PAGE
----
A. Fratalocchi, A. Piccardi, M. Peccianti, and G. Assanto, “Nonlinearly controlled angular momentum of soliton clusters,” Opt. Lett. 32(11), 1447–1449 (2007).
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M. Peccianti and G. Assanto, “Nematicons across interfaces: anomalous refraction and reflection of solitons in liquid Crystals,” Opt. Express 15(13), 8021–8028 (2007).
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A. Alberucci, M. Peccianti, and G. Assanto, “Nonlinear bouncing of nonlocal spatial solitons at the boundaries,” Opt. Lett. 32(19), 2795–2797 (2007).
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2006 (6)

S. Ferjani, V. Barna, A. De Luca, N. Scaramuzza, C. Versace, C. Umeton, R. Bartolino, and G. Strangi, “Thermal behavior of random lasing in dye doped nematic liquid crystals,” Appl. Phys. Lett. 89(12), 121109 (2006).
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G. Strangi, S. Ferjani, V. Barna, A. De Luca, C. Versace, N. Scaramuzza, R. Bartolino, and R. Bartolino, “Random lasing and weak localization of light in dye-doped nematic liquid crystals,” Opt. Express 14(17), 7737–7744 (2006).
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G. Strangi, S. Ferjani, V. Barna, A. De Luca, C. Versace, N. Scaramuzza, and R. Bartolino, “Random lasing and weak localization of light in dye-doped nematic liquid crystals,” Opt. Express 14(17), 7737–7744 (2006).
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J. Beeckman, K. Neyts, and M. Haeltermann, “Patterned electrode steering of nematicons,” J. Opt. A, Pure Appl. Opt. 8(2), 214–220 (2006).
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M. Peccianti, A. Dyadyusha, M. Kaczmarek, and G. Assanto, “Tunable refraction and reflection of self-confined light beams,” Nat. Phys. 2(11), 737–742 (2006).
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X. Wu, W. Fang, A. Yamilov, A. A. Chabanov, A. A. Asatryan, L. C. Botten, and H. Cao, “Random lasing in weakly scattering systems,” Phys. Rev. A 74(5), 053812 (2006).
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2005 (4)

A. Alberucci, M. Peccianti, G. Assanto, G. Coschignano, A. De Luca, and C. Umeton, “Self-healing generation of spatial solitons in liquid crystals,” Opt. Lett. 30(11), 1381–1383 (2005).
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A. Pasquazi, A. Alberucci, M. Peccianti, and G. Assanto, “Signal processing by opto-optical interactions between self-localized and free propagating beams in liquid crystals,” Appl. Phys. Lett. 87(26), 261104 (2005).
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X. Hutsebaut, C. Carbournac, M. Haelterman, J. Beeckman, and K. Neyts, “Measurement of the self-induced waveguide of a solitonlike optical beam in a nematic liquid crystal,” J. Opt. Soc. Am. B 22(7), 1424–1431 (2005).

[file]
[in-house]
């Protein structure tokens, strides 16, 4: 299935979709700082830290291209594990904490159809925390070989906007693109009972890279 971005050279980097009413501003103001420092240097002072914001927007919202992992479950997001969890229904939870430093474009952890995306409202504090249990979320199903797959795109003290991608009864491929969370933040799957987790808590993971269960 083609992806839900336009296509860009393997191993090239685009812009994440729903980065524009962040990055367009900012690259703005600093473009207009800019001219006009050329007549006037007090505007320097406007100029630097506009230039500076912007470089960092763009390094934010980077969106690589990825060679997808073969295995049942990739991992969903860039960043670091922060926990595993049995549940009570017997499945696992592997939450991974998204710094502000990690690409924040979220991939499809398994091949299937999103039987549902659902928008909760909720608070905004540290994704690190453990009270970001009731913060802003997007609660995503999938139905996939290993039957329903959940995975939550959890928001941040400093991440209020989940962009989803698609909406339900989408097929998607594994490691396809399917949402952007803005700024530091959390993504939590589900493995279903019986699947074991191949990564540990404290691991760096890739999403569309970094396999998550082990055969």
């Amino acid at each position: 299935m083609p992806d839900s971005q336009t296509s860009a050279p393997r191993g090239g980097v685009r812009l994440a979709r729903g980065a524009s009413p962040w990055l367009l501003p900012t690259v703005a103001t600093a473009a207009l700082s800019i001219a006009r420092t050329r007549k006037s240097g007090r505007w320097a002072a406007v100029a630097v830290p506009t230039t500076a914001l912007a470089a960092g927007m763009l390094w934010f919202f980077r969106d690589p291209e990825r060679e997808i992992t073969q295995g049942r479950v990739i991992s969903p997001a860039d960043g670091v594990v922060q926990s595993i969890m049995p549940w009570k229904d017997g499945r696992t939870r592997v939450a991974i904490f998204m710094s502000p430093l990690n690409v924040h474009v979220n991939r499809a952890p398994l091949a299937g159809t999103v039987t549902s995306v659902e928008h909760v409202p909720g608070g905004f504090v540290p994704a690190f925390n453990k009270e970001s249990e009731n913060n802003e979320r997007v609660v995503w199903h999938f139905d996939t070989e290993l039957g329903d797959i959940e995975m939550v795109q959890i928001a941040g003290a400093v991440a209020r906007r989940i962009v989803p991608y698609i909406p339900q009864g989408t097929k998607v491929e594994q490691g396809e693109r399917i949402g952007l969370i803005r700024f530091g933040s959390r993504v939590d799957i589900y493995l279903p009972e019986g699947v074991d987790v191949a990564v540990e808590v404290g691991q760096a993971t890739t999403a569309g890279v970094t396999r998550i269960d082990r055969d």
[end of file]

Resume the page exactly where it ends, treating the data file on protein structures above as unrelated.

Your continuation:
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V. Milner and A. Z. Genack, “Photon Localization Laser: Low-Threshold Lasing in a Random Amplifying Layered Medium via Wave Localization,” Phys. Rev. Lett. 94(7), 073901 (2005).
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2004 (5)

V. M. Apalkov, M. E. Raikh, and B. Shapiro, “Almost localized photon modes in continuous and discrete models of disordered media,” J. Opt. Soc. Am. B 21(1), 132–140 (2004).
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S. Mujumdar, M. Ricci, R. Torre, and D. S. Wiersma, “Amplified Extended Modes in Random Lasers,” Phys. Rev. Lett. 93(5), 053903 (2004).
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R. C. Polson and Z. V. Vardeny, “Random lasing in human tissues,” Appl. Phys. Lett. 85(7), 1289–1291 (2004).
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M. Peccianti, C. Conti, G. Assanto, A. De Luca, and C. Umeton, “Routing of Anisotropic Spatial Solitons and Modulational Instability in liquid crystals,” Nature 432(7018), 733–737 (2004).
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M. Peccianti, A. Fratalocchi, and G. Assanto, “Transverse dynamics of nematicons,” Opt. Express 12(26), 6524–6529 (2004).
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2003 (3)

C. Conti, M. Peccianti, and G. Assanto, “Route to nonlocality and observation of accessible solitons,” Phys. Rev. Lett. 91(7), 073901 (2003).
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A. A. Chabanov, Z. Q. Zhang, and A. Z. Genack, “Breakdown of Diffusion in Dynamics of Extended Waves in Mesoscopic Media,” Phys. Rev. Lett. 90(20), 203903 (2003).
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M. Patra, “Decay rate distributions of disordered slabs and application to random lasers,” Phys. Rev. E Stat. Nonlin. Soft Matter Phys. 67(1), 016603 (2003).